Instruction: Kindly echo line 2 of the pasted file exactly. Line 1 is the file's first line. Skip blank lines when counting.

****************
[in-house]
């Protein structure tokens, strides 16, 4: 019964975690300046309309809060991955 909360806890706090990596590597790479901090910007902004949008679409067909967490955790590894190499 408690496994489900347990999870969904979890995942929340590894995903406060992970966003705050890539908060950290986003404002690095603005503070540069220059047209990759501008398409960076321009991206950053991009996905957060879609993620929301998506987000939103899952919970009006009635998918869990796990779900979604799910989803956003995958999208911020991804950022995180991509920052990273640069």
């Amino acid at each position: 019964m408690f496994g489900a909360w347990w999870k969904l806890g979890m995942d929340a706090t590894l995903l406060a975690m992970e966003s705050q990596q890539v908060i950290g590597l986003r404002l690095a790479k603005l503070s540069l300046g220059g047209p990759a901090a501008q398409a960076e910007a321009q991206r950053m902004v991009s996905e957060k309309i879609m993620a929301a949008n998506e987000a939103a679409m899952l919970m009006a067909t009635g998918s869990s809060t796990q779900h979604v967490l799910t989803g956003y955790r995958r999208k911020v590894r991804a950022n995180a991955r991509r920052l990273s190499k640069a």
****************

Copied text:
């Protein structure tokens, strides 16, 4: 019964975690300046309309809060991955 909360806890706090990596590597790479901090910007902004949008679409067909967490955790590894190499 408690496994489900347990999870969904979890995942929340590894995903406060992970966003705050890539908060950290986003404002690095603005503070540069220059047209990759501008398409960076321009991206950053991009996905957060879609993620929301998506987000939103899952919970009006009635998918869990796990779900979604799910989803956003995958999208911020991804950022995180991509920052990273640069």